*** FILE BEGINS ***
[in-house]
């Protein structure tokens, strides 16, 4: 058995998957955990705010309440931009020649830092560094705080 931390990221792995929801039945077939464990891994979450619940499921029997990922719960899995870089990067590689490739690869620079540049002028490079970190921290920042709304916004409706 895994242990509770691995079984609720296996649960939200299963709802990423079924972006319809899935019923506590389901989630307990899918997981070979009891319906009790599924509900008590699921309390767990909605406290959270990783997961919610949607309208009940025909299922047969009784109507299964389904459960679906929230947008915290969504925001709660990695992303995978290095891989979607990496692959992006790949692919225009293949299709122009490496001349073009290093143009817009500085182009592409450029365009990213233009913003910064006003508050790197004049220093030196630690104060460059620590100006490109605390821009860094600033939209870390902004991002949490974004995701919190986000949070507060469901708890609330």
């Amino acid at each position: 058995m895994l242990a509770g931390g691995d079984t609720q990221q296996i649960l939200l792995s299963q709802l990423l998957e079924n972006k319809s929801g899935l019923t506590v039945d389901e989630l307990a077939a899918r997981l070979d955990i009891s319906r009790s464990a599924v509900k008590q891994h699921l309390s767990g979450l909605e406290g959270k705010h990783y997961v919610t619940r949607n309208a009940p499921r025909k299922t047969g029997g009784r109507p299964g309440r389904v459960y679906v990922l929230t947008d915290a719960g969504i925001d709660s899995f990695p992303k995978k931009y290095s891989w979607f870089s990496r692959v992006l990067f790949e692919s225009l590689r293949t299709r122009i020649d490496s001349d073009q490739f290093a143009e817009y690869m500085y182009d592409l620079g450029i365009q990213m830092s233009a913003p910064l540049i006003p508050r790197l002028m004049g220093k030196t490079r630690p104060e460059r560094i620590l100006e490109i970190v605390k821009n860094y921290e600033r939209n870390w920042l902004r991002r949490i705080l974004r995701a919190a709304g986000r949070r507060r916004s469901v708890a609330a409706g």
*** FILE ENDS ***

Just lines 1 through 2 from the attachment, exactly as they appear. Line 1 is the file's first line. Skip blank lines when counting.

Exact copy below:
[in-house]
């Protein structure tokens, strides 16, 4: 058995998957955990705010309440931009020649830092560094705080 931390990221792995929801039945077939464990891994979450619940499921029997990922719960899995870089990067590689490739690869620079540049002028490079970190921290920042709304916004409706 895994242990509770691995079984609720296996649960939200299963709802990423079924972006319809899935019923506590389901989630307990899918997981070979009891319906009790599924509900008590699921309390767990909605406290959270990783997961919610949607309208009940025909299922047969009784109507299964389904459960679906929230947008915290969504925001709660990695992303995978290095891989979607990496692959992006790949692919225009293949299709122009490496001349073009290093143009817009500085182009592409450029365009990213233009913003910064006003508050790197004049220093030196630690104060460059620590100006490109605390821009860094600033939209870390902004991002949490974004995701919190986000949070507060469901708890609330």